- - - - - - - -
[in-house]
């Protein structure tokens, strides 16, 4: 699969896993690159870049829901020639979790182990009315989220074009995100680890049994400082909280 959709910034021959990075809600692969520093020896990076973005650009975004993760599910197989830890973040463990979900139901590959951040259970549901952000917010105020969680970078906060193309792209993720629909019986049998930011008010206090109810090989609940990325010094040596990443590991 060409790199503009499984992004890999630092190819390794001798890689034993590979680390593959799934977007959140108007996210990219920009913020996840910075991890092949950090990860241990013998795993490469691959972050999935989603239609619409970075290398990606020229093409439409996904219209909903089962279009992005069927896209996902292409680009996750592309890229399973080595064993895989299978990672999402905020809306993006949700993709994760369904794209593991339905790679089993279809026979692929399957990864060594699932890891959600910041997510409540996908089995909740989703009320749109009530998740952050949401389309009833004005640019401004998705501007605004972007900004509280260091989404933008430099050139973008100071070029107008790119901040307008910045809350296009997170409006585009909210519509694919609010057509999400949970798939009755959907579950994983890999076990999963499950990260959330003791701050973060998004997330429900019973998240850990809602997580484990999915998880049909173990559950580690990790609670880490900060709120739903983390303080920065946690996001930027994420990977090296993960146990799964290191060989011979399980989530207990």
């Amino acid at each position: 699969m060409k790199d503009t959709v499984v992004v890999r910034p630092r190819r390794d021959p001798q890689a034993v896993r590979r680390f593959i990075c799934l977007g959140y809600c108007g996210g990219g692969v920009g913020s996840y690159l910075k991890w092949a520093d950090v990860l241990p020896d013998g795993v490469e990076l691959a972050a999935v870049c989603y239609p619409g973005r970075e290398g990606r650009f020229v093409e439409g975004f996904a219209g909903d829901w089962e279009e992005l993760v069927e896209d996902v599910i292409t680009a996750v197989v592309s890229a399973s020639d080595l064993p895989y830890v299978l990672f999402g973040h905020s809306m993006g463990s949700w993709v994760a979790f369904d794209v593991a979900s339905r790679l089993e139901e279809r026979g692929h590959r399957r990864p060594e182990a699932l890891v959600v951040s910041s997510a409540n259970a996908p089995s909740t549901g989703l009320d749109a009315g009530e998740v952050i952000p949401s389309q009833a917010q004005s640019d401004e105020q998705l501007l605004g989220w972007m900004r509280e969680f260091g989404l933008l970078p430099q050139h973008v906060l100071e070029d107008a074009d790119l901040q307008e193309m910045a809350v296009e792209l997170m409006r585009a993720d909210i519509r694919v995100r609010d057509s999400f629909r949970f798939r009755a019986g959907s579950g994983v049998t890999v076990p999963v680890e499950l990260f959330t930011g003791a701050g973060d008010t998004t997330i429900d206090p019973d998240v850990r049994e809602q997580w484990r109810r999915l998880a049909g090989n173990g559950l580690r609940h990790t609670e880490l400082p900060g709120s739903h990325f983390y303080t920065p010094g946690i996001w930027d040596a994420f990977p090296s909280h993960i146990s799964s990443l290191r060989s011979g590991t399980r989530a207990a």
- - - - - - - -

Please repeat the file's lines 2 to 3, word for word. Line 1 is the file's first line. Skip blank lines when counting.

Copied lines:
């Protein structure tokens, strides 16, 4: 699969896993690159870049829901020639979790182990009315989220074009995100680890049994400082909280 959709910034021959990075809600692969520093020896990076973005650009975004993760599910197989830890973040463990979900139901590959951040259970549901952000917010105020969680970078906060193309792209993720629909019986049998930011008010206090109810090989609940990325010094040596990443590991 060409790199503009499984992004890999630092190819390794001798890689034993590979680390593959799934977007959140108007996210990219920009913020996840910075991890092949950090990860241990013998795993490469691959972050999935989603239609619409970075290398990606020229093409439409996904219209909903089962279009992005069927896209996902292409680009996750592309890229399973080595064993895989299978990672999402905020809306993006949700993709994760369904794209593991339905790679089993279809026979692929399957990864060594699932890891959600910041997510409540996908089995909740989703009320749109009530998740952050949401389309009833004005640019401004998705501007605004972007900004509280260091989404933008430099050139973008100071070029107008790119901040307008910045809350296009997170409006585009909210519509694919609010057509999400949970798939009755959907579950994983890999076990999963499950990260959330003791701050973060998004997330429900019973998240850990809602997580484990999915998880049909173990559950580690990790609670880490900060709120739903983390303080920065946690996001930027994420990977090296993960146990799964290191060989011979399980989530207990």
């Amino acid at each position: 699969m060409k790199d503009t959709v499984v992004v890999r910034p630092r190819r390794d021959p001798q890689a034993v896993r590979r680390f593959i990075c799934l977007g959140y809600c108007g996210g990219g692969v920009g913020s996840y690159l910075k991890w092949a520093d950090v990860l241990p020896d013998g795993v490469e990076l691959a972050a999935v870049c989603y239609p619409g973005r970075e290398g990606r650009f020229v093409e439409g975004f996904a219209g909903d829901w089962e279009e992005l993760v069927e896209d996902v599910i292409t680009a996750v197989v592309s890229a399973s020639d080595l064993p895989y830890v299978l990672f999402g973040h905020s809306m993006g463990s949700w993709v994760a979790f369904d794209v593991a979900s339905r790679l089993e139901e279809r026979g692929h590959r399957r990864p060594e182990a699932l890891v959600v951040s910041s997510a409540n259970a996908p089995s909740t549901g989703l009320d749109a009315g009530e998740v952050i952000p949401s389309q009833a917010q004005s640019d401004e105020q998705l501007l605004g989220w972007m900004r509280e969680f260091g989404l933008l970078p430099q050139h973008v906060l100071e070029d107008a074009d790119l901040q307008e193309m910045a809350v296009e792209l997170m409006r585009a993720d909210i519509r694919v995100r609010d057509s999400f629909r949970f798939r009755a019986g959907s579950g994983v049998t890999v076990p999963v680890e499950l990260f959330t930011g003791a701050g973060d008010t998004t997330i429900d206090p019973d998240v850990r049994e809602q997580w484990r109810r999915l998880a049909g090989n173990g559950l580690r609940h990790t609670e880490l400082p900060g709120s739903h990325f983390y303080t920065p010094g946690i996001w930027d040596a994420f990977p090296s909280h993960i146990s799964s990443l290191r060989s011979g590991t399980r989530a207990a």